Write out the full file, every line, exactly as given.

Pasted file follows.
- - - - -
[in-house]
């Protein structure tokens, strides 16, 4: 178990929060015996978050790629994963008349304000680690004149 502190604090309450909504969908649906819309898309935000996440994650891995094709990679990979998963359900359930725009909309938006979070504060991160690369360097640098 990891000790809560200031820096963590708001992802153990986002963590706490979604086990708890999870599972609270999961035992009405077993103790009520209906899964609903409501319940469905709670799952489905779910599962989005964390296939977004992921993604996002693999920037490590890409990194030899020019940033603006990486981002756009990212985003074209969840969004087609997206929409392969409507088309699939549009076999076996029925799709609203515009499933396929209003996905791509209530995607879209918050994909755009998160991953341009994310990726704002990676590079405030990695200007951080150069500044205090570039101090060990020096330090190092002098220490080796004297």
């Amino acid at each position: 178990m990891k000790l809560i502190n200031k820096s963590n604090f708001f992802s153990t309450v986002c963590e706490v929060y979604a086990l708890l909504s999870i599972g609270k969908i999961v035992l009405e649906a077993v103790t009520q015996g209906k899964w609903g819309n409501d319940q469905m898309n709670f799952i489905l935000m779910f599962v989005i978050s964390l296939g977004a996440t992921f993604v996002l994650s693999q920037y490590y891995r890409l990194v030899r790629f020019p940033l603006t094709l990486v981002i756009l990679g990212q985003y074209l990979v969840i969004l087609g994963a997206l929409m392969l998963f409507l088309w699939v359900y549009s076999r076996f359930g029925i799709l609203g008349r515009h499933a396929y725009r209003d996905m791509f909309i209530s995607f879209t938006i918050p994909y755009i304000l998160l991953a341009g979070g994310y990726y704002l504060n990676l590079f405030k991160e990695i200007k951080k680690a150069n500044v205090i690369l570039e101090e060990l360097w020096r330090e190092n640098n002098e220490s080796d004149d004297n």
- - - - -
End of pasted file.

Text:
[in-house]
């Protein structure tokens, strides 16, 4: 178990929060015996978050790629994963008349304000680690004149 502190604090309450909504969908649906819309898309935000996440994650891995094709990679990979998963359900359930725009909309938006979070504060991160690369360097640098 990891000790809560200031820096963590708001992802153990986002963590706490979604086990708890999870599972609270999961035992009405077993103790009520209906899964609903409501319940469905709670799952489905779910599962989005964390296939977004992921993604996002693999920037490590890409990194030899020019940033603006990486981002756009990212985003074209969840969004087609997206929409392969409507088309699939549009076999076996029925799709609203515009499933396929209003996905791509209530995607879209918050994909755009998160991953341009994310990726704002990676590079405030990695200007951080150069500044205090570039101090060990020096330090190092002098220490080796004297």
């Amino acid at each position: 178990m990891k000790l809560i502190n200031k820096s963590n604090f708001f992802s153990t309450v986002c963590e706490v929060y979604a086990l708890l909504s999870i599972g609270k969908i999961v035992l009405e649906a077993v103790t009520q015996g209906k899964w609903g819309n409501d319940q469905m898309n709670f799952i489905l935000m779910f599962v989005i978050s964390l296939g977004a996440t992921f993604v996002l994650s693999q920037y490590y891995r890409l990194v030899r790629f020019p940033l603006t094709l990486v981002i756009l990679g990212q985003y074209l990979v969840i969004l087609g994963a997206l929409m392969l998963f409507l088309w699939v359900y549009s076999r076996f359930g029925i799709l609203g008349r515009h499933a396929y725009r209003d996905m791509f909309i209530s995607f879209t938006i918050p994909y755009i304000l998160l991953a341009g979070g994310y990726y704002l504060n990676l590079f405030k991160e990695i200007k951080k680690a150069n500044v205090i690369l570039e101090e060990l360097w020096r330090e190092n640098n002098e220490s080796d004149d004297n």